Abstract: Using data on the US syndicated loan market, we show that banks specialize in lending towards specific industrial sectors. Specialization is persistent over time and common across industries. This contrasts naive interpretations of classical theories of financial intermediation built upon portfolio diversification. Using detailed information on credit agreements, we show that the typical loan contract between a bank specialized in an industry and a firm in the same industry has less restrictive covenants and lower spreads. This, with respect to a loan arranged by the same bank, at the same time, to a firm in another industry in which the bank is not specialized in. This result cannot be fully explained by relationship lending, high propensity to internalize spillovers from credit decisions within an industry, or geographical proximity. Interpreting our findings in light of the information theory of covenants, we suggest that the lending advantage associated with bank specialization is likely to stem from an information advantage in screening and monitoring.
Instructor, The Wharton School
• FNCE 101/613 – Monetary Economics & Global Economy (Undergrad/MBA)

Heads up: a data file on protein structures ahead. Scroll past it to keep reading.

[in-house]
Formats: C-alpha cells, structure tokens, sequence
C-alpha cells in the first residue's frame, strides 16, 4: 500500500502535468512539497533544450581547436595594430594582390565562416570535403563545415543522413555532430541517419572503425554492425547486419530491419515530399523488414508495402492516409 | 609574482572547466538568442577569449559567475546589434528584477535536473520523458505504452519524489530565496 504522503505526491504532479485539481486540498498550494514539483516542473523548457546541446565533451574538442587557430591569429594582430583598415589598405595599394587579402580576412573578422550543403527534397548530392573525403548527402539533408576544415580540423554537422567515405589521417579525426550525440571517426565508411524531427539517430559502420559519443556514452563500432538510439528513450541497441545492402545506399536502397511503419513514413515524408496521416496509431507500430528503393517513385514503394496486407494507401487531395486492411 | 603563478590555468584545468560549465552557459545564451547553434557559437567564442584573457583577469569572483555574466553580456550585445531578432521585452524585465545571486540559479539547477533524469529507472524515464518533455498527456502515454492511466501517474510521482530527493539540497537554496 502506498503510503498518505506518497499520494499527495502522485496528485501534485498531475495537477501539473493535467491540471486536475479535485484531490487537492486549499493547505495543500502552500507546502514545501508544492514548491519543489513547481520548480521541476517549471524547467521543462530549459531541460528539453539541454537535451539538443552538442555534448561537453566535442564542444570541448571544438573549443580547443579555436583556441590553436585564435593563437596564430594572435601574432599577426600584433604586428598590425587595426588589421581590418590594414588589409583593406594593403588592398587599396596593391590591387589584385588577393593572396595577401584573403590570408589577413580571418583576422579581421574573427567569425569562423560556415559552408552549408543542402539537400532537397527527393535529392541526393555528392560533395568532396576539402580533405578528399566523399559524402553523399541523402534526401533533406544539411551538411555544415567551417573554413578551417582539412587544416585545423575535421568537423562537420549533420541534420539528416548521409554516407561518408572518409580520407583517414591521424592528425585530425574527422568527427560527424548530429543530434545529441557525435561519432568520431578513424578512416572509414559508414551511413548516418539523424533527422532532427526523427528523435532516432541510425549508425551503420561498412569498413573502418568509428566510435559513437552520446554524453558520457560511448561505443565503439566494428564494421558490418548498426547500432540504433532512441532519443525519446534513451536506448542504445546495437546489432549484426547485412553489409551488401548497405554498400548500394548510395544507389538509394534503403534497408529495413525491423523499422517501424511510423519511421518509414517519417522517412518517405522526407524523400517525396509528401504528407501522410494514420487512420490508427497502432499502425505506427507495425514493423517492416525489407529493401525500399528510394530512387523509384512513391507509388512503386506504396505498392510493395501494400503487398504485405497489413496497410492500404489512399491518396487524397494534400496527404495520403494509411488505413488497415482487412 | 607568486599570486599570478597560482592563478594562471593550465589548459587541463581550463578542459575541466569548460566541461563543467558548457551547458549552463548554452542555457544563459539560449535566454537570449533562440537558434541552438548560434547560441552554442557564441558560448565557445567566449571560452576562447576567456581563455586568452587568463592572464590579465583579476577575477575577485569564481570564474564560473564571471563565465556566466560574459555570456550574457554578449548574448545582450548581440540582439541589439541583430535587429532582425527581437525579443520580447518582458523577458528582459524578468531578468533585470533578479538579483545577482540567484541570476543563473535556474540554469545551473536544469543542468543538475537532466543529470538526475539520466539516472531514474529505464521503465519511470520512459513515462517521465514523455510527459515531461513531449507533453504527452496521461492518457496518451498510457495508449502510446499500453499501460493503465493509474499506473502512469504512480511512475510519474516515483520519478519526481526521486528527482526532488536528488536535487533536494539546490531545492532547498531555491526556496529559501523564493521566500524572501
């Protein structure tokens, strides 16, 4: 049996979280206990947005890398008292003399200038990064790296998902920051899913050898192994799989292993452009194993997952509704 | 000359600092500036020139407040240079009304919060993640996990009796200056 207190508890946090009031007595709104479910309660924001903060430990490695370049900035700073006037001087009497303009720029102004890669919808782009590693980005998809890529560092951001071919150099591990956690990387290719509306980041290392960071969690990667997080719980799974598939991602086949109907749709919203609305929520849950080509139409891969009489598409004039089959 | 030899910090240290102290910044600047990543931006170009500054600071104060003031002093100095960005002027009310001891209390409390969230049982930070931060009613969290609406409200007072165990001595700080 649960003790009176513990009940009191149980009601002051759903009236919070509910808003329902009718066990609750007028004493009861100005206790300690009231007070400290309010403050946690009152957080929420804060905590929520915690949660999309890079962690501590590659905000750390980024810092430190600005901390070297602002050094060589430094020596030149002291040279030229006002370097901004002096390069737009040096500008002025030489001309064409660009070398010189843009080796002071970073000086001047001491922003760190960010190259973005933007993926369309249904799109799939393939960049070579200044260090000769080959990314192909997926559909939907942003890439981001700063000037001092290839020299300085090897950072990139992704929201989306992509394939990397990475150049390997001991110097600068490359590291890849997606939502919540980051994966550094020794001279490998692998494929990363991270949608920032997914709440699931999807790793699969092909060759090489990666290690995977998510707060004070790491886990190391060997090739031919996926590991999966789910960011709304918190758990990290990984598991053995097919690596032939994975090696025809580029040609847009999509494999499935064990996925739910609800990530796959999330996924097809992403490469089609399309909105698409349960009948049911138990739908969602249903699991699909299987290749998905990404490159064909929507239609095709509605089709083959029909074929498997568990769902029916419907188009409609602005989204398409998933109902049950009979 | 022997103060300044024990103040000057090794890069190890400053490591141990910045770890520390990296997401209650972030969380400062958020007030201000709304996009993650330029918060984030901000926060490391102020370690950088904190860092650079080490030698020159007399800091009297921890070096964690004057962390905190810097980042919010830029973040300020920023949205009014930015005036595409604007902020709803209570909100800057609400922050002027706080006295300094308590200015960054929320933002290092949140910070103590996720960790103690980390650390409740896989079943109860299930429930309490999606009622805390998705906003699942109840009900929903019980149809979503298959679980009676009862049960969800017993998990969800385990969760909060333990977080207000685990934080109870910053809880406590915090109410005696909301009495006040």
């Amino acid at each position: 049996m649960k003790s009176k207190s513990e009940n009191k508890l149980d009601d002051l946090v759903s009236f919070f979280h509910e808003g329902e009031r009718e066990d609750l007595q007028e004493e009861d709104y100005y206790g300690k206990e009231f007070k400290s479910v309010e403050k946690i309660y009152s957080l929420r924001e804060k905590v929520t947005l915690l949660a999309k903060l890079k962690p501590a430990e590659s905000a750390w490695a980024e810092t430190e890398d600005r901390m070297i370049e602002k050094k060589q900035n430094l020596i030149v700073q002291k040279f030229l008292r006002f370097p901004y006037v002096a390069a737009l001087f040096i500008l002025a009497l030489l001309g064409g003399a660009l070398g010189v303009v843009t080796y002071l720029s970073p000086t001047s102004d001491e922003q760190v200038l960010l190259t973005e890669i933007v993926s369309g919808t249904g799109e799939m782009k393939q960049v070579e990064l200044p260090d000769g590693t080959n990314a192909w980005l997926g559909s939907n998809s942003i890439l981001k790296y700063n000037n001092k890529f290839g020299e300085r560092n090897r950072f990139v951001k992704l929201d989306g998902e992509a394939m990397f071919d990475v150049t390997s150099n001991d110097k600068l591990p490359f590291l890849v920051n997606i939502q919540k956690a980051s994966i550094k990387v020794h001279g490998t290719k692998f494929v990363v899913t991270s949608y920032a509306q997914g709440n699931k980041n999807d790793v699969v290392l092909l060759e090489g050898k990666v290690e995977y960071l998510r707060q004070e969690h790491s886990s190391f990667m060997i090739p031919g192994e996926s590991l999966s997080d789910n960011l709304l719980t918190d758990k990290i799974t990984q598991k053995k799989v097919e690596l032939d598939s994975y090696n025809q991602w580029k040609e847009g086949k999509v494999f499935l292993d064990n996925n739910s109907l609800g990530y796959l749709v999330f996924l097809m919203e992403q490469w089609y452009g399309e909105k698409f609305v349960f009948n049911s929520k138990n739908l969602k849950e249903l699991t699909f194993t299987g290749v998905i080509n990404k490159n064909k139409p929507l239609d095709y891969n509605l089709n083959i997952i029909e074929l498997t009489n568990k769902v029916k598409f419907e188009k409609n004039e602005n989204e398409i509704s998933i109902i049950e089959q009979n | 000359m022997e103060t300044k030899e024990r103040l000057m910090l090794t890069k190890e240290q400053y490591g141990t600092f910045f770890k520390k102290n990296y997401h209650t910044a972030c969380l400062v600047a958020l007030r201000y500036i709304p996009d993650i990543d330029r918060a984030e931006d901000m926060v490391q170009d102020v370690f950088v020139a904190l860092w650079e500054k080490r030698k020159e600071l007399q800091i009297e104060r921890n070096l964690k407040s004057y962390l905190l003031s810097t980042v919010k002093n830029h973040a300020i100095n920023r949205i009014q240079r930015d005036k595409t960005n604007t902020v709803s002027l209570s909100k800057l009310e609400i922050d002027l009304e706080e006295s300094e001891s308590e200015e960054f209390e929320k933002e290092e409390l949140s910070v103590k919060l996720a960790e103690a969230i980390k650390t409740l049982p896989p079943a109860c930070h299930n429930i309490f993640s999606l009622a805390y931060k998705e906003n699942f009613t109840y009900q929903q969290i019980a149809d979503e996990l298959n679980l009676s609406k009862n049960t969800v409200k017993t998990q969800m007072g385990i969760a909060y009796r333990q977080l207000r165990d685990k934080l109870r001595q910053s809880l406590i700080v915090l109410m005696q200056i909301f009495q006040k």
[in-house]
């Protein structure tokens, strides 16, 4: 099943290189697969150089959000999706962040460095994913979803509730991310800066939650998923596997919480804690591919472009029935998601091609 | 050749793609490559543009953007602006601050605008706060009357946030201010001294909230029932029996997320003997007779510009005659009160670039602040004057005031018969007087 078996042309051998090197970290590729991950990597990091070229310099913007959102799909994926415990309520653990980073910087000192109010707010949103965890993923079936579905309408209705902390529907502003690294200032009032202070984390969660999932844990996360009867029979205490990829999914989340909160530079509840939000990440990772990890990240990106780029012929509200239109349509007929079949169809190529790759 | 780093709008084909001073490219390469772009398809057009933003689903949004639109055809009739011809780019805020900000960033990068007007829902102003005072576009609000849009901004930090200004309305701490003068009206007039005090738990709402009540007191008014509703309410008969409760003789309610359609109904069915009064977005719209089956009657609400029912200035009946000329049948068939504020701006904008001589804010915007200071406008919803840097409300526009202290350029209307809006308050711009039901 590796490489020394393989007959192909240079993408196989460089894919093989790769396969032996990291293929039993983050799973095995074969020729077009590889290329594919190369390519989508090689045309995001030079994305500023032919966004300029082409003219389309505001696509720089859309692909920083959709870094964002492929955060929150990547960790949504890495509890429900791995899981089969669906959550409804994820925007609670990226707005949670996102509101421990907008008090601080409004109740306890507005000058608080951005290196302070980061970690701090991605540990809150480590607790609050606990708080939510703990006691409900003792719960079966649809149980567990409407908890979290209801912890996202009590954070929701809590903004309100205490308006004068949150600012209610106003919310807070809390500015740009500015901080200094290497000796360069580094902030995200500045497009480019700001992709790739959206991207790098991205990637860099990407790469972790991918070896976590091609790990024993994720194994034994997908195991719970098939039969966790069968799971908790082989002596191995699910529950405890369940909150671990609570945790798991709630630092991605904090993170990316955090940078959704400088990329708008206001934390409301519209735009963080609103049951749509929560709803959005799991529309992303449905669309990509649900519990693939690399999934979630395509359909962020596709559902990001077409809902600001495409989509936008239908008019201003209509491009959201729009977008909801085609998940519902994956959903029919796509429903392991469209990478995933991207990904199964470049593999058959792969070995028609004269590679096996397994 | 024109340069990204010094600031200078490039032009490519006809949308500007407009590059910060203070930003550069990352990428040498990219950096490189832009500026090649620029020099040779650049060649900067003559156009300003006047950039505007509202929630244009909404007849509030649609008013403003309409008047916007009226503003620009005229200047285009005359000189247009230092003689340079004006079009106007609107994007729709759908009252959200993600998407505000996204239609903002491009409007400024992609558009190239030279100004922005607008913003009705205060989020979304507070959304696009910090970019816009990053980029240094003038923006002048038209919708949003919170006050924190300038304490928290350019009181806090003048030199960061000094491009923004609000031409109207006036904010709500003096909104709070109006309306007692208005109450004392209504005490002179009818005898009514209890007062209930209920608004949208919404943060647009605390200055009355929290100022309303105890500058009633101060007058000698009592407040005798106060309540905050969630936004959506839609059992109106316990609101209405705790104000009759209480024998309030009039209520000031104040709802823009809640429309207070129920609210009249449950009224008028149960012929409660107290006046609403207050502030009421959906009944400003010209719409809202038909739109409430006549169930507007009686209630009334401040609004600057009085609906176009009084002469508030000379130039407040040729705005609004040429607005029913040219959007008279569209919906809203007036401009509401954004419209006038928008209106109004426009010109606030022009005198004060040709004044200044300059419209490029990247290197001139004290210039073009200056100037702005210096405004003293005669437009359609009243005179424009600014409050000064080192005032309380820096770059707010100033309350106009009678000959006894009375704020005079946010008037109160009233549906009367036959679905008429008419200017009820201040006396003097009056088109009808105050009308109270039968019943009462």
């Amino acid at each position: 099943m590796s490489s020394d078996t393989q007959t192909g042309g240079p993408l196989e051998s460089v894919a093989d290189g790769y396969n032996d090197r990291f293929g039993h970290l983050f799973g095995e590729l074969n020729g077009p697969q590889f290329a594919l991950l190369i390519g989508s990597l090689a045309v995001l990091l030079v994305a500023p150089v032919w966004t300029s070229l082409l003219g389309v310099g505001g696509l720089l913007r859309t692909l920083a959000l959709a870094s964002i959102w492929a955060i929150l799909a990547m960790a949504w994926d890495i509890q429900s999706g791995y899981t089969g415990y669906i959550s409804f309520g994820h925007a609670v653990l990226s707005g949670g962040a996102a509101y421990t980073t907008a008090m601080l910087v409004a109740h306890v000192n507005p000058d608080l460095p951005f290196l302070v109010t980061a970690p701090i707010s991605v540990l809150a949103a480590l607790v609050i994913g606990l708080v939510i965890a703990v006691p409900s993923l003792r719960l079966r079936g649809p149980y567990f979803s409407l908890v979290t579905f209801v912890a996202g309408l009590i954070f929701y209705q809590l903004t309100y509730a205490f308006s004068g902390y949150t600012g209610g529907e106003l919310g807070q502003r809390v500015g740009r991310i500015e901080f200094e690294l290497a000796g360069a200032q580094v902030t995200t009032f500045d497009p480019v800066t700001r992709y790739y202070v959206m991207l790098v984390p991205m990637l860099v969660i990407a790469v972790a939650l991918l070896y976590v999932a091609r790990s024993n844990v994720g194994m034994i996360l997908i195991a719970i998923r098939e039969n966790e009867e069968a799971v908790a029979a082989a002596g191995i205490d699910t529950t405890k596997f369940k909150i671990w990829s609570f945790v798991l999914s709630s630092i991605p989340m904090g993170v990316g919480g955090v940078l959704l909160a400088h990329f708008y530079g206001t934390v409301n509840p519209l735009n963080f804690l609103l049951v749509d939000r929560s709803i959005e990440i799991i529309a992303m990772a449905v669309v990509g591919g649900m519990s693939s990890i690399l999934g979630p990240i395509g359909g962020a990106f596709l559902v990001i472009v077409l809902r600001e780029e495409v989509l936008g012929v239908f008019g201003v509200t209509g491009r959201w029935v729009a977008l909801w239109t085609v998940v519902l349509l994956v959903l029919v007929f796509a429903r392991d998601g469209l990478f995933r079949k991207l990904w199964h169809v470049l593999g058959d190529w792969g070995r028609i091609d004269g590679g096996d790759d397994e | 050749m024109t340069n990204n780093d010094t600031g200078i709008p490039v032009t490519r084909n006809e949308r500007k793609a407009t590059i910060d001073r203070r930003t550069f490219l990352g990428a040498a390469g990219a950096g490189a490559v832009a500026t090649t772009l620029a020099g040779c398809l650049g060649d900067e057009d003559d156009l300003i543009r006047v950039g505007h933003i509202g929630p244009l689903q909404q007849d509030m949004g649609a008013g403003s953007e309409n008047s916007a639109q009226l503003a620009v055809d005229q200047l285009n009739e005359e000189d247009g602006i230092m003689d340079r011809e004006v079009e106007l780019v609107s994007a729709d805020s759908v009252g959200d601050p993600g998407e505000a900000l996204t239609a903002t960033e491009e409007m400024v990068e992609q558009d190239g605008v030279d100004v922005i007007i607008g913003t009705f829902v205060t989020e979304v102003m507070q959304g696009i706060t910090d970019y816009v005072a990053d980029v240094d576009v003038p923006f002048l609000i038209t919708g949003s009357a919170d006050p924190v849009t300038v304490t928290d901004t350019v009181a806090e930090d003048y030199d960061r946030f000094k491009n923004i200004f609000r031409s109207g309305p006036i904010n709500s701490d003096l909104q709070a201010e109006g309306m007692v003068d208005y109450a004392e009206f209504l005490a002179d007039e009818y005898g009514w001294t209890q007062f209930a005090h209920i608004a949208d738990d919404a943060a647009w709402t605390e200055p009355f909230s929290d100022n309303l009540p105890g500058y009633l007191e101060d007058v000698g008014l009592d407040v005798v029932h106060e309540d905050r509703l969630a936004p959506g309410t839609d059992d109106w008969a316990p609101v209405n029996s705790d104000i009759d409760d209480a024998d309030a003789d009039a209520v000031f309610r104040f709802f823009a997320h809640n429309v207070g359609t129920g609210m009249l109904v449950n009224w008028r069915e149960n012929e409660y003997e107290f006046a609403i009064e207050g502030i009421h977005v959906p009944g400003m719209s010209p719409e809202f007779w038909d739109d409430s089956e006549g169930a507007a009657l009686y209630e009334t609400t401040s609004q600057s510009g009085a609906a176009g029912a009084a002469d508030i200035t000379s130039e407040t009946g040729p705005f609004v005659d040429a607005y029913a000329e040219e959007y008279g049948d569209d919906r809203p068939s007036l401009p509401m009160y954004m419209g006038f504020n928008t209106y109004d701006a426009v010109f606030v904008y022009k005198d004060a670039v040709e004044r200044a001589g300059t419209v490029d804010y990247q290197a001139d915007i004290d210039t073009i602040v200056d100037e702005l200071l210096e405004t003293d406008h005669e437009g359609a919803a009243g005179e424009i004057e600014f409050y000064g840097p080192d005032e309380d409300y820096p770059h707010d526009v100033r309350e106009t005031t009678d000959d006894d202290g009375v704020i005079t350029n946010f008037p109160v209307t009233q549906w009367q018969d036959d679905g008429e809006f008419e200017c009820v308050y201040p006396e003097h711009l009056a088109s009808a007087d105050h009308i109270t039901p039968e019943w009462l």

Teaching Assistant, The Wharton School
• FNCE 101/613 – Monetary Economics & Global Economy (Undergrad/MBA), Dr. T. Shabbir
• FNCE 232/732 – International Banking (Undergrad/MBA), Prof. Richard Herring
• FNCE 615 – Introduction to Macroeconomics (MBA), Prof. João Gomes
• FNCE 726 – Advanced Corporate Finance (MBA), Prof, Bulent Gultekin
• WH 299/399 – Wharton Honors Thesis (Undergrad), Prof. Utsav Schurmans
Research Grant, Rodney L. White Center for Financial Research
Mack Institute Research Fellowship, Mack Institute for Innovation Management
Research Grant, Wharton Political Risk Lab
PhD Fellowship, The Wharton School, University of Pennsylvania. 2016 – 2021.
Bonaldo Stringher Fellowship, nominated “Particularly Deserving”, Bank of Italy. 2015.
Unicredit MasterScholarship for graduate studies at Barcelona GSE (declined). 2015.